Peninsula Campaign

Introduction

The Peninsula (or Peninsular) Campaign was a major Union offensive against the Confederate capital of Richmond led by Major General George B. McClellan in the spring and summer of 1862, during the American Civil War. After moving his Army of the Potomac by boat to Fort Monroe on the Atlantic coast in late April, McClellan planned an advance toward Richmond via the peninsula formed by the York and James Rivers. Due to a habit of consistently overestimating his enemy’s numbers, the Union general refused to act until late May. The first stage of the Peninsula Campaign ended in the inconclusive Battle of Seven Pines, during which Confederate General Joseph Johnston was injured and command passed to Robert E. Lee. Beginning on June 25, Lee’s Army of Northern Virginia held off the Army of the Potomac in a series of engagements known as the Seven Days’ Battles, effectively ending McClellan’s campaign toward Richmond.

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In November 1861, President Abraham Lincoln named George B. McClellan to replace the aging Winfield Scott as general in chief of all Union armies. A rising star in the U.S. Army before the war, the West-Point educated McClellan had been summoned to Washington after the Union’s devastating defeat at Bull Run (Manassas) the previous July and had since managed to shape the mass of inexperienced volunteer troops into a disciplined fighting force, known as the Army of the Potomac. Though much loved by his men, McClellan was deliberate and cautious in the extreme, and from early in the conflict he consistently overestimated the strength of Confederate troops facing him. Lincoln soon grew frustrated with McClellan’s reluctance to take the initiative, and in late January 1862 he issued General War Order No. 1, calling for all armies to move forward.

Issuing a long list of objections to the president’s plan, McClellan persuaded the skeptical Lincoln to further postpone the offensive against Joseph E. Johnston’s Confederate army, then stationed at Manassas in northern Virginia (scene of July’s defeat). Instead of an overland offensive, McClellan wanted to move his army by boat down the Chesapeake Bay to the mouth of the Rappahannock River and get in between Johnston’s army and the Confederate capital of Richmond. In early March, Lincoln approved this plan (provided enough troops were left behind to safeguard Washington) but removed McClellan as the Union general in chief, leaving him in command only of the Army of the Potomac.

Even as McClellan won approval for his planned offensive, Johnston withdrew his army from Manassas to a more easily defensible position at Culpeper, some 40 miles south and on the other side of the Rappahannock. The Union Army’s inspection of the abandoned Confederate works revealed that the enemy’s defenses had been far weaker than McClellan had claimed. In particular, a number of the Confederate cannons were found to be only logs painted black, known as “Quaker guns.” From then on, McClellan’s continued demands for more troops to face a superior enemy force would fall on deaf ears in Washington.Foiled by Johnston’s move, McClellan now sought to move his Army of the Potomac by boat to Fort Monroe, located at the tip of the peninsula formed by the York and James Rivers in Virginia. From there, the army would move up the peninsula towards Richmond, forcing Johnston to move quickly south to defend the Confederate capital. Lincoln and Secretary of War Edwin M. Stanton agreed reluctantly. After finding that McClellan had not complied with the president’s order to leave enough troops to defend Washington, they ordered an entire large corps held back from the advance, and a furious McClellan traveled to Fort Monroe with some 100,000 troops instead of the 150,000 he had wanted.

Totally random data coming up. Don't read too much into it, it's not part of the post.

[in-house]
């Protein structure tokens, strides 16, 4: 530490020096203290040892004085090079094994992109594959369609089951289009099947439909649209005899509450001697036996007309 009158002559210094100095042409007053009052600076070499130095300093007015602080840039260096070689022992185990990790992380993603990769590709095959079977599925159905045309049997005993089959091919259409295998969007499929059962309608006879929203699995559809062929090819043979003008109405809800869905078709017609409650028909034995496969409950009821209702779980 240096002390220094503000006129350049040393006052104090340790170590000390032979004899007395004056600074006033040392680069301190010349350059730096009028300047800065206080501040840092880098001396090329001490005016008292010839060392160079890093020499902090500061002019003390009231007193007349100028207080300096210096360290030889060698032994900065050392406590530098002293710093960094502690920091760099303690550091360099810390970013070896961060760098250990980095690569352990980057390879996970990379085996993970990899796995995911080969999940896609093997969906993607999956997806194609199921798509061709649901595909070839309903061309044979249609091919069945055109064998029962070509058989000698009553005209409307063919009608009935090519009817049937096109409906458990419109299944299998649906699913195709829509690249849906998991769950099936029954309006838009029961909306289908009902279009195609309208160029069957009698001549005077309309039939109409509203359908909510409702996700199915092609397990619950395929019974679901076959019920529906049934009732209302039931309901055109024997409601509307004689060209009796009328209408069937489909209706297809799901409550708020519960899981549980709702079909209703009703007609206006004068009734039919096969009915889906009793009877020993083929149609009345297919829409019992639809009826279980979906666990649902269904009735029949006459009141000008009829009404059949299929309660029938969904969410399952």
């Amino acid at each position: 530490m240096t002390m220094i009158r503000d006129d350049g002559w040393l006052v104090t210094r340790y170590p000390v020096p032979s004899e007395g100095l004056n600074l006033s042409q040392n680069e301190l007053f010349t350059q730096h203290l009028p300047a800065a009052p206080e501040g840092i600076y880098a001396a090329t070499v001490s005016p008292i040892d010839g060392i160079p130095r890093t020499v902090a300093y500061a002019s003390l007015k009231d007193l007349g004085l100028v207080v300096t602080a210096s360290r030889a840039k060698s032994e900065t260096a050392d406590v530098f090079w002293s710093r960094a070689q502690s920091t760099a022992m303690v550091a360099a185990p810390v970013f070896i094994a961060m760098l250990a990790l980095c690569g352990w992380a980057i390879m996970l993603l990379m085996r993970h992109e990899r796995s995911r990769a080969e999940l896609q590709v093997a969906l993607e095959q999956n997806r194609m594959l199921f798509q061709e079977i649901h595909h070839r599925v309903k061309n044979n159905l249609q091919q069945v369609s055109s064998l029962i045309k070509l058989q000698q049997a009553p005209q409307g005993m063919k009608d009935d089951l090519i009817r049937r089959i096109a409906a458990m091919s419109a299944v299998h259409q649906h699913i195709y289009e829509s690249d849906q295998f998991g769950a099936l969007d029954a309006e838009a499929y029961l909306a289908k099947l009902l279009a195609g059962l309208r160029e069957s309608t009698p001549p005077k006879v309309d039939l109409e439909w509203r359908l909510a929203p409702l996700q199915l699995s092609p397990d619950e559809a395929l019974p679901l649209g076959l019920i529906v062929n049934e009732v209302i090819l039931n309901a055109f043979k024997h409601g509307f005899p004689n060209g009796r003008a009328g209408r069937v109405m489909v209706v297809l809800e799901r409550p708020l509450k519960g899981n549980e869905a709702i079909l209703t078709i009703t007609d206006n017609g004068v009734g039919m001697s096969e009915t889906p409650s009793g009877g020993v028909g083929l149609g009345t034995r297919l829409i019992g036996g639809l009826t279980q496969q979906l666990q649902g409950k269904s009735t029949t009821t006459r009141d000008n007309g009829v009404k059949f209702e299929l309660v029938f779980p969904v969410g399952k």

By early April, 60,000 of McClellan’s soldiers were facing Confederate lines near Yorktown, Virginia, defended by some 13,000 rebels. Though the bulk of Johnston’s army was some 80 miles away, McClellan continued to wait, defying Lincoln’s repeated orders to attack. On May 4, Johnston decided to pull his troops from Yorktown and withdraw them toward Richmond, and McClellan finally ordered his army to move up the peninsula. By the third week of that month, the Army of the Potomac was approaching the Confederate capital. Though he was leading more than 100,000 Federals against 60,000 rebel defenders, McClellan continued to call for reinforcements.

On May 31, Johnston led Confederates in an attack against two Federal corps south of the Chickahominy River, six miles east of Richmond. In the two-day Battle of Seven Pines and Fair Oaks, the rebels were able to drive back one Union corps and inflict heavy casualties before the Federals (with the help of reinforcements) stabilized their line. General Johnston was seriously injured in the battle, and President Jefferson Davis replaced him with Robert E. Lee, a move that would have profound consequences for the rest of the conflict.

Through most of June, as Lee prepared a counteroffensive, McClellan complained to Washington of his need for more supplies and reinforcements. He claimed to be facing some 200,000 enemy troops; in reality, the maximum strength of Lee’s forces was around 92,000. Leaving some divisions to defend Richmond, Lee attacked McClellan’s right flank north of the Chickahominy (around 30,000 Federals) with an army of some 85,000 on July 26. During the seven days that followed, the Confederate general ordered repeated attacks: at Mechanicsville, Gaines’ Mill, Savage’s Station, Frayser’s Farm, Malvern Hill and many smaller skirmishes.

Article Details:

Peninsula Campaign

  • Author

    History.com Staff

  • Website Name

    History.com

  • Year Published

    2009

  • Title

    Peninsula Campaign

  • URL

    http://www.history.com/topics/american-civil-war/peninsula-campaign

  • Access Date

    July 29, 2014

  • Publisher

    A+E Networks